AN artificial 50ft life-size sperm whale, runes, tunes and Scandic connections will cast a spell over Orkney this summer during the 48th St Magnus International Festival.

On the itinerary includes the new film from director of last year’s world premiere performance of David McNeish’s play, Thora, Gerda Stevenson. The Storm Watchers is set to be shown in installation daily at the festival, alongside innovative outdoor performances from all-women’s theatre company Circo Rum Ba Ba who bring a 50ft life-size sperm whale to Kirkwall within which they perform a show exploring plastic in the oceans.

More theatre comes from Aotearoa/New Zealand company Trick of the Light with their one-man-show The Bookbinder.

And it’s not just theatre to keep audiences entertained. Literary conversations are littered throughout the festival, with poet Kathleen Jamie, historian Jocelyn Rendall, and horror writer and enthusiast Johnny Mains discussing their work.

A strong music line-up also courses through the eight days of the festival.

The National: Festival set to be a midsummer night’s dream

Embracing and intertwining both Scottish and Nordic identities held close by Orcadians, the festival welcomes Swedish chamber orchestra Musica Vitae with guest cellist and director Robin Michael, who will perform an eclectic programme including music by Bach. Also featured are Highland composer Lisa Robertson, the

UK premiere of cello concerto Storm Runes by Alasdair Nicolson and a programme based on Swedish folk music to round out the music section.

Michael will also be performing a solo event at Stromness Town Hall, sandwiching Welsh composer Huw Watkins’ Sonata for Solo Cello between two of Bach’s famous Cello Suites.

Top names in classical music are also set to make their way to the islands for this celebration. These include percussion ensemble O Duo and soprano Elizabeth Llewellyn performing the long-awaited UK premiere of George Crumb’s American Songbook III: Unto The Hills, supported by the talent of the Royal Birmingham Conservatoire percussion section.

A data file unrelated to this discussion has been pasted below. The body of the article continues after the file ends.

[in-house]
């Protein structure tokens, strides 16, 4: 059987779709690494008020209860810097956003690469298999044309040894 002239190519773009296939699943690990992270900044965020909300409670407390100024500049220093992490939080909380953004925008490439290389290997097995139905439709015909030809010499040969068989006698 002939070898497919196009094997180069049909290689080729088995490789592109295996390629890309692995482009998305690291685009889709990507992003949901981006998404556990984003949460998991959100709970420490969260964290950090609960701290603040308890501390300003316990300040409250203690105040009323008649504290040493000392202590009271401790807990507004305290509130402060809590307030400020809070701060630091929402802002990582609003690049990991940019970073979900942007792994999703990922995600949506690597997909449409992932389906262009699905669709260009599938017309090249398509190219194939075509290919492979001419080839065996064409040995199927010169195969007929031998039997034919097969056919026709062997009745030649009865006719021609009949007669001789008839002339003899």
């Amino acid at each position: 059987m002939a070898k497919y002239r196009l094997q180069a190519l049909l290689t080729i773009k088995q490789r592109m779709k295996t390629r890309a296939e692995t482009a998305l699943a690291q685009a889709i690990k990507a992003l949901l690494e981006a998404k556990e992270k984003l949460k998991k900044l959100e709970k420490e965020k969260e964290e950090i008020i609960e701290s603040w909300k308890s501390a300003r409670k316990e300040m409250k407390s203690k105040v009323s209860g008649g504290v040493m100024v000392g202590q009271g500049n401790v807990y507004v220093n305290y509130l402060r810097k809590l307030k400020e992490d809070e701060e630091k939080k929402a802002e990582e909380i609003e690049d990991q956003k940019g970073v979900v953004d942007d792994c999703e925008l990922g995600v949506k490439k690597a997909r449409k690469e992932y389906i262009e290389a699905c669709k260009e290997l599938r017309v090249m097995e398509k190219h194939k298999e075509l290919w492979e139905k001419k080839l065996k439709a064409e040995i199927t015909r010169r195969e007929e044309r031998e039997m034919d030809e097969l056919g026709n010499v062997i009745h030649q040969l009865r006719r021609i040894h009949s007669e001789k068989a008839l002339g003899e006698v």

The National: Festival set to be a midsummer night’s dream

Ensemble Hesperi plays baroque music with a Scottish flavour, acclaimed mandolin player Alon Sariel performs Plucked Bach and Kathryn Stott joins the festival on her final piano tour before she bids farewell to live performance.

Festival director Alasdair Nicolson said: “We pride ourselves on bringing the Orkney midsummer days and nights to life with all kinds of artistry, so we couldn’t be more thrilled to be presenting a 2024 Festival programme with a wide array of music, theatre, literature, and more.

“With this year’s resident artists we explore and strengthen the connections we have between Scotland and the Nordic countries, with the Edinburgh Quartet bringing their versatility and talents from the capital and Musica Vitae bringing their Swedish flair

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“There’s really some outstanding works on show this year from across the artistic spectrum.

“Our community events are a step bigger this year, with monumental works performed by our school and festival choirs alongside some fantastic names in classical music.

“We have had an overwhelmingly positive response to our promenade concerts as well in past years, so we can’t wait for our Magnus Mixtape event with music and lights on show in the beautiful St Magnus Cathedral. As usual, many nooks and crannies of the Orkney Islands will be explored over the course of the festival, with some events held in venues not often visited with chances to sample local baking.”

The festival runs from June 21-29